It has been a long time since SimCity last made an appearance on PC. For most it is a game that has been sitting on the shelf collecting dust, or hidden away behind other newer and shinier games.
SimCity comes from a time when graphics didn’t matter and PCs didn’t have enough computing power to drive a small starship. It was and always will remain a classic. We haven’t forgotten how it felt to destroy a city with a UFO, or smash buildings up with earthquakes. So when we were told the series was returning but with a new and improved formula, we were naturally excited.
Scheduled for launch in 2013, SimCity takes everything that was great about the original title and rebuilds it for the ground up for the modern gamer. Don’t confuse this just for a cheap series reboot however, it is much more than that. Maxis have fairly ambitious plans for the game and have incorporated a unique online gameplay style that we are yet to see from a strategy game.
SimCity is always online, players worlds back on to each other and are able to interact in all sorts of ways. Say a building is on fire - a player next to you can send fire engines from his world to yours. In other instances, you might be able to help those struggling with power by diverting juice from your massive thermonuclear reactor. It is all about co-operation.
The demo we were shown was of what we presume was a very early build, despite this it looked great. The game uses a sort of semi cell-shaded graphical style that is not unlike the Sims, yet feels true to the look of the originals. The amount of detail visible is also staggering, as each and every single sim within the city can go about his business. They drive around, go to work, move house, put out fires, each sim can be unique. Little details like workers arriving to build up new areas, or even suspicious-looking vehicles driving about dodgy neighbourhoods all add to the experience. For a game that you will be playing mostly from a bird's-eye view, it is very impressive.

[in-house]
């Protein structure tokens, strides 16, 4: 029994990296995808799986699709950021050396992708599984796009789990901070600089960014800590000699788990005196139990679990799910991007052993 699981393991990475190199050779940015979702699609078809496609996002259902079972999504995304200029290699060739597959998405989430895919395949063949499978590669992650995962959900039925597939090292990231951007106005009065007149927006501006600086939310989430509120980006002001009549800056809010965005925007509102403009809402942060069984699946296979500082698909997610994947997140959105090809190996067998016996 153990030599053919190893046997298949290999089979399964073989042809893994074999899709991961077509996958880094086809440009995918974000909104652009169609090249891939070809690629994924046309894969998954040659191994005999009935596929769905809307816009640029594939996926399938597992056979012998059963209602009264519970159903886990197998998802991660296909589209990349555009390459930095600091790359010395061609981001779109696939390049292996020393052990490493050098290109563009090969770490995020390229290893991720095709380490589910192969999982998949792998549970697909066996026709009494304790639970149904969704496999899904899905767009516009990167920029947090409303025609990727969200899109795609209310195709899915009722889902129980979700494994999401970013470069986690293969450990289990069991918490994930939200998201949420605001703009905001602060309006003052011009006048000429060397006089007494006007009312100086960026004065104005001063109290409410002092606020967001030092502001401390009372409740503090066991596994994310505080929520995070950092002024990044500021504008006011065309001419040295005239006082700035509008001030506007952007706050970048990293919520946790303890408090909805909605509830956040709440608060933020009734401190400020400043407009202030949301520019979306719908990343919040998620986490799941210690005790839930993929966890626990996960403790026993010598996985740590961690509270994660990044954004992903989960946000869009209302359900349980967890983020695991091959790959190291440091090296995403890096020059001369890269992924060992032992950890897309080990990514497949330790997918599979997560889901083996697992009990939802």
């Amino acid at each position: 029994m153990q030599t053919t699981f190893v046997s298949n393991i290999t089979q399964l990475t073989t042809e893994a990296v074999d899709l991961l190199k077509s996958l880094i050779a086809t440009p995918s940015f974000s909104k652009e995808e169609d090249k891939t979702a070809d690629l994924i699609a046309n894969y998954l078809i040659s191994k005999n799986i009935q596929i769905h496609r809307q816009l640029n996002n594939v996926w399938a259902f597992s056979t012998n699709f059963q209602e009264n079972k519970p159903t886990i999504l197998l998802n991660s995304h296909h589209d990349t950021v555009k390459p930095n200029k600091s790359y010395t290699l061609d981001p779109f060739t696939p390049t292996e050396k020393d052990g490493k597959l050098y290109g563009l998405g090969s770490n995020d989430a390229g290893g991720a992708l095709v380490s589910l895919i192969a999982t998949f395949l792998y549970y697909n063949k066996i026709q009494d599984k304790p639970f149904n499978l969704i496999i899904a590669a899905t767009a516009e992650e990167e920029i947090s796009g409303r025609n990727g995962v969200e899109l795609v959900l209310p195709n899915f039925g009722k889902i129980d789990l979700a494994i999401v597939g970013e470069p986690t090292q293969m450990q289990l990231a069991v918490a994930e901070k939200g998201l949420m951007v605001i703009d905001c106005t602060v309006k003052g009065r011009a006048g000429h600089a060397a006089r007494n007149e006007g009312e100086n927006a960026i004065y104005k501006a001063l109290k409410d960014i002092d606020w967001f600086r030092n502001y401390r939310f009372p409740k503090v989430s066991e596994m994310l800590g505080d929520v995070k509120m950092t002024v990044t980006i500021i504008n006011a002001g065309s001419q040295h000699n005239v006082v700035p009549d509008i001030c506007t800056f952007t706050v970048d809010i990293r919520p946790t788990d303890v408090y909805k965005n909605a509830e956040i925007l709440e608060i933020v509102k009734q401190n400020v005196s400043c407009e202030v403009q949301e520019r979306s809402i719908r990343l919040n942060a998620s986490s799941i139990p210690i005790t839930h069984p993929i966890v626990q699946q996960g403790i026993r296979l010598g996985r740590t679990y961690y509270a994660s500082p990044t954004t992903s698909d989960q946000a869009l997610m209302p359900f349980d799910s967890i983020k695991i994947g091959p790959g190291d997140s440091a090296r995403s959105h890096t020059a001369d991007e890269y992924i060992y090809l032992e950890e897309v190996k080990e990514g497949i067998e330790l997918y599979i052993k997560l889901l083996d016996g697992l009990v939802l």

Using what is called the Glassbox simulation engine, the 3D graphics you see are more just a way of visually representing all the clever goings on behind the scenes within the game. The economies, power, people and everything is all run by Glassbox. This means that, in theory, you can build a city however you want. You don’t need to strive just for the likes of New York - as long as it sustains itself, you could build a mega slum or some sort of crazed high-tech wonderland.
So how do you build a city? Well we weren’t shown much, but everything appears to be driven by roads and zoning. Like the old games you lay out roads for your sims to get around. You then drag zones along them, a bit like a fence, these will then be populated by sims. Say you pop up a residential zone, then as long as it’s accessible, sims will populate it.
Once you have the right area built up, you are going to need power, water and all the other utilities a city needs to exist. Visual clues as well as a detailed overlay, which you can switch on or off, will show any problems an area is having. Particularly cool is what happens when there is too much crime, as houses will get decorated with graffiti and police cars chase felons.
Unique buildings like city hall or police stations and power plants can have upgrades added to them. These will improve things like response time and effectiveness as well as change the way they look.
At the moment, SimCity is still in the very early stages. There is a lot we want to see added, like the ability to build collaboratively with friends, as well as to destroy their creations. Who knows what Maxis has in store. It is a long wait until 2013, but for now, we are very excited indeed.
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